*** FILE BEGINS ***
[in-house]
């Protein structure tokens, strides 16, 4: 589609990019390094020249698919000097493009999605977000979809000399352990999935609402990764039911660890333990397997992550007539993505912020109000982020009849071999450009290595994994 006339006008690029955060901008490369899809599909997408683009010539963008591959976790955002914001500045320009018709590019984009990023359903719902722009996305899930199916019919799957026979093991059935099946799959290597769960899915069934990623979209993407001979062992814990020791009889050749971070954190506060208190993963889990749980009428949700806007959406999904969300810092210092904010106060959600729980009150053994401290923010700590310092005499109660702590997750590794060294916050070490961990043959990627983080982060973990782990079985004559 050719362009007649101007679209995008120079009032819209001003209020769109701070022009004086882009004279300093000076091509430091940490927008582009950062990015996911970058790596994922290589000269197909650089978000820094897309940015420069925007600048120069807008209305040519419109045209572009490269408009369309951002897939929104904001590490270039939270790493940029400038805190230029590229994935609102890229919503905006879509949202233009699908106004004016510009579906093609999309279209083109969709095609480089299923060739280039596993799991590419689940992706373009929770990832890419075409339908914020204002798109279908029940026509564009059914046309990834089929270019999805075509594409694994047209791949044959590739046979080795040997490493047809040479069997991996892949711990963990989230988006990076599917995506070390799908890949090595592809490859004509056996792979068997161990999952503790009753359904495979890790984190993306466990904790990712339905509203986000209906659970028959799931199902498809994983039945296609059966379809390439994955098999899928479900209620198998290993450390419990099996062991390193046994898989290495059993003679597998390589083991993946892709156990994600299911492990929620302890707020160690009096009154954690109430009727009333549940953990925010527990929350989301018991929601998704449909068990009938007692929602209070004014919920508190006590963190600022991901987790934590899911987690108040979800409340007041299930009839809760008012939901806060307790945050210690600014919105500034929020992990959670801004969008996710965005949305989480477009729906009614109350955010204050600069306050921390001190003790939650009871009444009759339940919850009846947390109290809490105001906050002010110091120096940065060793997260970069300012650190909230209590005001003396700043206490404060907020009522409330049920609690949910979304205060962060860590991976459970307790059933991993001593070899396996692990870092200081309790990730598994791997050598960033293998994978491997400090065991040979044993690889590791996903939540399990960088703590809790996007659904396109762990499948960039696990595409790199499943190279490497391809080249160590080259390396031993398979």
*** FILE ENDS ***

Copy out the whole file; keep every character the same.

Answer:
[in-house]
């Protein structure tokens, strides 16, 4: 589609990019390094020249698919000097493009999605977000979809000399352990999935609402990764039911660890333990397997992550007539993505912020109000982020009849071999450009290595994994 006339006008690029955060901008490369899809599909997408683009010539963008591959976790955002914001500045320009018709590019984009990023359903719902722009996305899930199916019919799957026979093991059935099946799959290597769960899915069934990623979209993407001979062992814990020791009889050749971070954190506060208190993963889990749980009428949700806007959406999904969300810092210092904010106060959600729980009150053994401290923010700590310092005499109660702590997750590794060294916050070490961990043959990627983080982060973990782990079985004559 050719362009007649101007679209995008120079009032819209001003209020769109701070022009004086882009004279300093000076091509430091940490927008582009950062990015996911970058790596994922290589000269197909650089978000820094897309940015420069925007600048120069807008209305040519419109045209572009490269408009369309951002897939929104904001590490270039939270790493940029400038805190230029590229994935609102890229919503905006879509949202233009699908106004004016510009579906093609999309279209083109969709095609480089299923060739280039596993799991590419689940992706373009929770990832890419075409339908914020204002798109279908029940026509564009059914046309990834089929270019999805075509594409694994047209791949044959590739046979080795040997490493047809040479069997991996892949711990963990989230988006990076599917995506070390799908890949090595592809490859004509056996792979068997161990999952503790009753359904495979890790984190993306466990904790990712339905509203986000209906659970028959799931199902498809994983039945296609059966379809390439994955098999899928479900209620198998290993450390419990099996062991390193046994898989290495059993003679597998390589083991993946892709156990994600299911492990929620302890707020160690009096009154954690109430009727009333549940953990925010527990929350989301018991929601998704449909068990009938007692929602209070004014919920508190006590963190600022991901987790934590899911987690108040979800409340007041299930009839809760008012939901806060307790945050210690600014919105500034929020992990959670801004969008996710965005949305989480477009729906009614109350955010204050600069306050921390001190003790939650009871009444009759339940919850009846947390109290809490105001906050002010110091120096940065060793997260970069300012650190909230209590005001003396700043206490404060907020009522409330049920609690949910979304205060962060860590991976459970307790059933991993001593070899396996692990870092200081309790990730598994791997050598960033293998994978491997400090065991040979044993690889590791996903939540399990960088703590809790996007659904396109762990499948960039696990595409790199499943190279490497391809080249160590080259390396031993398979």